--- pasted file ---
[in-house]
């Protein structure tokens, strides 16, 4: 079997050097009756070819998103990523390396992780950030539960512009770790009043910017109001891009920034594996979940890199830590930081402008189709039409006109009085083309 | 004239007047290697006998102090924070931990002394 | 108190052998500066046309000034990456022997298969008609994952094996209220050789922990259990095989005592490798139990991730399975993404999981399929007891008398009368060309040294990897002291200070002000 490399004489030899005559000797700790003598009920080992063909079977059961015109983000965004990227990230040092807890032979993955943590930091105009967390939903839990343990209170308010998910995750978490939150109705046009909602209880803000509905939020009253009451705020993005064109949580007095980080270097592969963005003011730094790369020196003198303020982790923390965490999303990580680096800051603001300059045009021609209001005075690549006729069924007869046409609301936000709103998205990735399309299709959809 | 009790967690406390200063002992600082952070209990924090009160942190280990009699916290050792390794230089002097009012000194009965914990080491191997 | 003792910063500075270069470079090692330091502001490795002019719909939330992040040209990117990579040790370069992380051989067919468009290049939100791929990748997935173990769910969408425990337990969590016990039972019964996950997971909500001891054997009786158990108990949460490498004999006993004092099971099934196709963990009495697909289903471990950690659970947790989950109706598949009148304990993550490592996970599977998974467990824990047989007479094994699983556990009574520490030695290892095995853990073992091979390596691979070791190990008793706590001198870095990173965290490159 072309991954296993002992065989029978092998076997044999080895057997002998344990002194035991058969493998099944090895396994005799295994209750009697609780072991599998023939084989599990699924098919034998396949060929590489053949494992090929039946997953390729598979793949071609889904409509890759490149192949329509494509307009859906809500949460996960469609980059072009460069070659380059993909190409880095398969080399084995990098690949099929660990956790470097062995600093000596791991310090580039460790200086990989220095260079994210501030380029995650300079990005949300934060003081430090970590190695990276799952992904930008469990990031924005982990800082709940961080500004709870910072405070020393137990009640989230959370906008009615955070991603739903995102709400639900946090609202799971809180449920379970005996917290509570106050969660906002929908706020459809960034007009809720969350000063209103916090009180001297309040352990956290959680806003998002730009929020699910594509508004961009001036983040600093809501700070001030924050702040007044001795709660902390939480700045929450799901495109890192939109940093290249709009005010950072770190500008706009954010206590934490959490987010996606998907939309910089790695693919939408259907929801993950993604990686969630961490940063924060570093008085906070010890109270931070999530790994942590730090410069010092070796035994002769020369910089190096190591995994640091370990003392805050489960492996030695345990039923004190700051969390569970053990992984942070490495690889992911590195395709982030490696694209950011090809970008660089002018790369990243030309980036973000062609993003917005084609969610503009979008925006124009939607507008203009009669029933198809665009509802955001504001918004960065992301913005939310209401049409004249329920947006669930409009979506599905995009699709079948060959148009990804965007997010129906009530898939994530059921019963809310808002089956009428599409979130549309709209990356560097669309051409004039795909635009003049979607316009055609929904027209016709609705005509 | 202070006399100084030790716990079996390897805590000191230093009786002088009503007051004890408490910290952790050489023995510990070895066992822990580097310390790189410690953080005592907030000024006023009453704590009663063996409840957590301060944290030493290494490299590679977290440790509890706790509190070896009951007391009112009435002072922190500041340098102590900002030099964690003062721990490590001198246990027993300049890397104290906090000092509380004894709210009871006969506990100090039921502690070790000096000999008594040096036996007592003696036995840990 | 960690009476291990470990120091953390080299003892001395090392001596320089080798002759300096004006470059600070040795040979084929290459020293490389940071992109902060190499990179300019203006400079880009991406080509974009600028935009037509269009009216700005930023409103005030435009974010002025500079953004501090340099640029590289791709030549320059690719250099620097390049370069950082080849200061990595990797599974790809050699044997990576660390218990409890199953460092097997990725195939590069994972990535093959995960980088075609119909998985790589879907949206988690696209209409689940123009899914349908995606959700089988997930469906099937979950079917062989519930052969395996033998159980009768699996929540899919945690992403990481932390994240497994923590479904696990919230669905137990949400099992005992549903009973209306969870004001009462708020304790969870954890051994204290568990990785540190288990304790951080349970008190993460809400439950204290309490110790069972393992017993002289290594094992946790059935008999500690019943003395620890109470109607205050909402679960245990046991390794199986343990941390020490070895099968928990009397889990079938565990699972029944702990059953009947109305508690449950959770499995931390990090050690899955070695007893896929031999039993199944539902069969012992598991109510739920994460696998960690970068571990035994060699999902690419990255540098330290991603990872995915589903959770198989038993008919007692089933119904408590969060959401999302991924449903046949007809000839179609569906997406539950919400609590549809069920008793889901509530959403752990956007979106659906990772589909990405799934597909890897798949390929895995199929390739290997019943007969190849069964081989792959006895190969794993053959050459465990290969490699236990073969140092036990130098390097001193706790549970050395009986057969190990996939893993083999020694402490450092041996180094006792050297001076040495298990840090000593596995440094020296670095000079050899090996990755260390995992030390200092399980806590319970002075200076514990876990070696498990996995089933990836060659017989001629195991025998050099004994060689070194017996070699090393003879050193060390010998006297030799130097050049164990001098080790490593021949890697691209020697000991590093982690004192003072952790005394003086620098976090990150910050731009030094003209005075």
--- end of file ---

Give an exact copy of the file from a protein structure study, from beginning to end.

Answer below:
[in-house]
């Protein structure tokens, strides 16, 4: 079997050097009756070819998103990523390396992780950030539960512009770790009043910017109001891009920034594996979940890199830590930081402008189709039409006109009085083309 | 004239007047290697006998102090924070931990002394 | 108190052998500066046309000034990456022997298969008609994952094996209220050789922990259990095989005592490798139990991730399975993404999981399929007891008398009368060309040294990897002291200070002000 490399004489030899005559000797700790003598009920080992063909079977059961015109983000965004990227990230040092807890032979993955943590930091105009967390939903839990343990209170308010998910995750978490939150109705046009909602209880803000509905939020009253009451705020993005064109949580007095980080270097592969963005003011730094790369020196003198303020982790923390965490999303990580680096800051603001300059045009021609209001005075690549006729069924007869046409609301936000709103998205990735399309299709959809 | 009790967690406390200063002992600082952070209990924090009160942190280990009699916290050792390794230089002097009012000194009965914990080491191997 | 003792910063500075270069470079090692330091502001490795002019719909939330992040040209990117990579040790370069992380051989067919468009290049939100791929990748997935173990769910969408425990337990969590016990039972019964996950997971909500001891054997009786158990108990949460490498004999006993004092099971099934196709963990009495697909289903471990950690659970947790989950109706598949009148304990993550490592996970599977998974467990824990047989007479094994699983556990009574520490030695290892095995853990073992091979390596691979070791190990008793706590001198870095990173965290490159 072309991954296993002992065989029978092998076997044999080895057997002998344990002194035991058969493998099944090895396994005799295994209750009697609780072991599998023939084989599990699924098919034998396949060929590489053949494992090929039946997953390729598979793949071609889904409509890759490149192949329509494509307009859906809500949460996960469609980059072009460069070659380059993909190409880095398969080399084995990098690949099929660990956790470097062995600093000596791991310090580039460790200086990989220095260079994210501030380029995650300079990005949300934060003081430090970590190695990276799952992904930008469990990031924005982990800082709940961080500004709870910072405070020393137990009640989230959370906008009615955070991603739903995102709400639900946090609202799971809180449920379970005996917290509570106050969660906002929908706020459809960034007009809720969350000063209103916090009180001297309040352990956290959680806003998002730009929020699910594509508004961009001036983040600093809501700070001030924050702040007044001795709660902390939480700045929450799901495109890192939109940093290249709009005010950072770190500008706009954010206590934490959490987010996606998907939309910089790695693919939408259907929801993950993604990686969630961490940063924060570093008085906070010890109270931070999530790994942590730090410069010092070796035994002769020369910089190096190591995994640091370990003392805050489960492996030695345990039923004190700051969390569970053990992984942070490495690889992911590195395709982030490696694209950011090809970008660089002018790369990243030309980036973000062609993003917005084609969610503009979008925006124009939607507008203009009669029933198809665009509802955001504001918004960065992301913005939310209401049409004249329920947006669930409009979506599905995009699709079948060959148009990804965007997010129906009530898939994530059921019963809310808002089956009428599409979130549309709209990356560097669309051409004039795909635009003049979607316009055609929904027209016709609705005509 | 202070006399100084030790716990079996390897805590000191230093009786002088009503007051004890408490910290952790050489023995510990070895066992822990580097310390790189410690953080005592907030000024006023009453704590009663063996409840957590301060944290030493290494490299590679977290440790509890706790509190070896009951007391009112009435002072922190500041340098102590900002030099964690003062721990490590001198246990027993300049890397104290906090000092509380004894709210009871006969506990100090039921502690070790000096000999008594040096036996007592003696036995840990 | 960690009476291990470990120091953390080299003892001395090392001596320089080798002759300096004006470059600070040795040979084929290459020293490389940071992109902060190499990179300019203006400079880009991406080509974009600028935009037509269009009216700005930023409103005030435009974010002025500079953004501090340099640029590289791709030549320059690719250099620097390049370069950082080849200061990595990797599974790809050699044997990576660390218990409890199953460092097997990725195939590069994972990535093959995960980088075609119909998985790589879907949206988690696209209409689940123009899914349908995606959700089988997930469906099937979950079917062989519930052969395996033998159980009768699996929540899919945690992403990481932390994240497994923590479904696990919230669905137990949400099992005992549903009973209306969870004001009462708020304790969870954890051994204290568990990785540190288990304790951080349970008190993460809400439950204290309490110790069972393992017993002289290594094992946790059935008999500690019943003395620890109470109607205050909402679960245990046991390794199986343990941390020490070895099968928990009397889990079938565990699972029944702990059953009947109305508690449950959770499995931390990090050690899955070695007893896929031999039993199944539902069969012992598991109510739920994460696998960690970068571990035994060699999902690419990255540098330290991603990872995915589903959770198989038993008919007692089933119904408590969060959401999302991924449903046949007809000839179609569906997406539950919400609590549809069920008793889901509530959403752990956007979106659906990772589909990405799934597909890897798949390929895995199929390739290997019943007969190849069964081989792959006895190969794993053959050459465990290969490699236990073969140092036990130098390097001193706790549970050395009986057969190990996939893993083999020694402490450092041996180094006792050297001076040495298990840090000593596995440094020296670095000079050899090996990755260390995992030390200092399980806590319970002075200076514990876990070696498990996995089933990836060659017989001629195991025998050099004994060689070194017996070699090393003879050193060390010998006297030799130097050049164990001098080790490593021949890697691209020697000991590093982690004192003072952790005394003086620098976090990150910050731009030094003209005075």